Whoa! How did we get here? I mean “to this emotional state.” Moody? Was it always like this? What word did our medieval predecessors use for moodiness? It certainly wasn’t mood in the sense that we use it. They had to have some word for people who moped in sullen self-absorption, apparently quietly angry at the world.
Our word mood derives from Anglo-Saxon mód that probably indicated “the spiritual part” of humans. But don’t think monk in a chapel. The word incorporated courage, high spirit, pride, arrogance, and even wrath in people and greatness and magnificence in inanimate objects. Other related languages, like Old Saxon, Old Frisian, and Old High German had meanings that included mind and heart. How we have changed!
Think now. Moody person. What’s your image? Is it a person of courage? Of high spirit? I’m guessing it isn’t. You are probably thinking mopey-head sulker. How did we get here? What transpired between medieval and modern times that altered not just the nature of civilization, but also the nature of individuals that adopted a very different sense for mood?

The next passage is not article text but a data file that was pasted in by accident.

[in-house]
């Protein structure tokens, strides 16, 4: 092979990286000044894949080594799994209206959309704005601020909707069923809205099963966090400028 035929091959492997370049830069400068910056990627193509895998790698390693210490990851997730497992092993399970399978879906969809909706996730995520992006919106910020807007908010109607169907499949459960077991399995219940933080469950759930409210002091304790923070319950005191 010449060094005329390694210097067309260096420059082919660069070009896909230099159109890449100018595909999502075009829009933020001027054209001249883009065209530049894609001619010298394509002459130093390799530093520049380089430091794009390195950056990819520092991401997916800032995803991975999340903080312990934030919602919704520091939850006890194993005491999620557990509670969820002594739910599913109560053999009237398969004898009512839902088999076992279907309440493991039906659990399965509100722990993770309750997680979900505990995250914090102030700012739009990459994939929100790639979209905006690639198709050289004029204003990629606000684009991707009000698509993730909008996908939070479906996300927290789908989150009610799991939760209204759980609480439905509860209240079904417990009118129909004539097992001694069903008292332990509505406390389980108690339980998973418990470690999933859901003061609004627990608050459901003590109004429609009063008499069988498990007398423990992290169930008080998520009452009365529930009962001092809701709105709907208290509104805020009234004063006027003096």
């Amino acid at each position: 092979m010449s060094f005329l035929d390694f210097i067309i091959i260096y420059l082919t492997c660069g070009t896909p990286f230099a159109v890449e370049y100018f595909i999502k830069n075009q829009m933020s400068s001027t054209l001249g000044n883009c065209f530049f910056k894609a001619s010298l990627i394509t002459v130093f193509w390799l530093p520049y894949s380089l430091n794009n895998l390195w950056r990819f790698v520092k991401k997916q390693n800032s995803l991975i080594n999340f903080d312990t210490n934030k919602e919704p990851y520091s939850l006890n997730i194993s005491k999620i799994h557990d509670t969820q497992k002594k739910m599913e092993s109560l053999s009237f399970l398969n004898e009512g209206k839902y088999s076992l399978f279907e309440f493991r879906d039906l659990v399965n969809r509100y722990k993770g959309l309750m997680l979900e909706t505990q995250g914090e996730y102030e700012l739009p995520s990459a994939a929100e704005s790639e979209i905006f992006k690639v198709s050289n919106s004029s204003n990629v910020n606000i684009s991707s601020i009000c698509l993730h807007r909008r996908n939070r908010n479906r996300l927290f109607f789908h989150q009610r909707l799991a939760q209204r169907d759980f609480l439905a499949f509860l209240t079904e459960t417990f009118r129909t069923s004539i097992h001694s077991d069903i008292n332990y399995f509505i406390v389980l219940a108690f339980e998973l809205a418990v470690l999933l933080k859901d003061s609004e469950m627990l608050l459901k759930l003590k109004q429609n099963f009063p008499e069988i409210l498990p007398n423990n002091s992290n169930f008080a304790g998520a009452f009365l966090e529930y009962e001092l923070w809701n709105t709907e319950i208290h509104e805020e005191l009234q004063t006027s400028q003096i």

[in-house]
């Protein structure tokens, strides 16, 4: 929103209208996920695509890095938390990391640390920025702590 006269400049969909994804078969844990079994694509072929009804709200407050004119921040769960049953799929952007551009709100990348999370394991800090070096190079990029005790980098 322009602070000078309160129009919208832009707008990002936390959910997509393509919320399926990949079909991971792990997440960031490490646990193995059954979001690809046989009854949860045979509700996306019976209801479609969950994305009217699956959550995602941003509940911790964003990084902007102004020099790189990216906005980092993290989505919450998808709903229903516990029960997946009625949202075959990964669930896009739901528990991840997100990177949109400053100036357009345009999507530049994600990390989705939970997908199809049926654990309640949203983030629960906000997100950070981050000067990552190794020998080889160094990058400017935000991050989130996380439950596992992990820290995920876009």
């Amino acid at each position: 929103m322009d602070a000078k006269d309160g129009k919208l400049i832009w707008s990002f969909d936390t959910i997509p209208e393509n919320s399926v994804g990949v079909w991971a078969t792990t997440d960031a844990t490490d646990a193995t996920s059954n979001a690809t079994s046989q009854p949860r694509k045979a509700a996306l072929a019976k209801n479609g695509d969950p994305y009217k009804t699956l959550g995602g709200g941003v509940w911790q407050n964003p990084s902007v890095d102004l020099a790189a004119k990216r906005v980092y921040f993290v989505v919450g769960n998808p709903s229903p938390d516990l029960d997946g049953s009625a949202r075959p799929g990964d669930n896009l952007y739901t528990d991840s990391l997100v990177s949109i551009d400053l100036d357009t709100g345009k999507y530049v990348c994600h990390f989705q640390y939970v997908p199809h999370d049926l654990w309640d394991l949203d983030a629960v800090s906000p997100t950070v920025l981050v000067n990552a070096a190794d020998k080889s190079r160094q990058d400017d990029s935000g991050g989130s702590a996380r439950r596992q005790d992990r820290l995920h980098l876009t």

Is it the softness of life outside the boundaries of natural catastrophes, war, and violence? Or is it that even those events exacerbate moodiness in the modern mode? Is moodiness a part of humanity for generations to come? Is it the product of self-absorption, of a ME-culture?
Take stock. In what circumstances do you see moodiness? Does it, for example, occur during acts of selfless charity? Is it ever present during emergency aid? Oh! Maybe it does occur during those instances, but not in the modern sense. More likely you see it in the medieval sense of courage and high spirit (but not in the medieval sense of wrath). Are moody people likely to be those who pull people from burning cars? Do they stop to give aid and comfort to those in need? Are they prepared to face the harsh realities of life?
How did we get here? I mean where so many in our society have come “to this emotional state.” Something changed between the medieval past and the present. I can’t imagine what change will occur between the moody present and the future.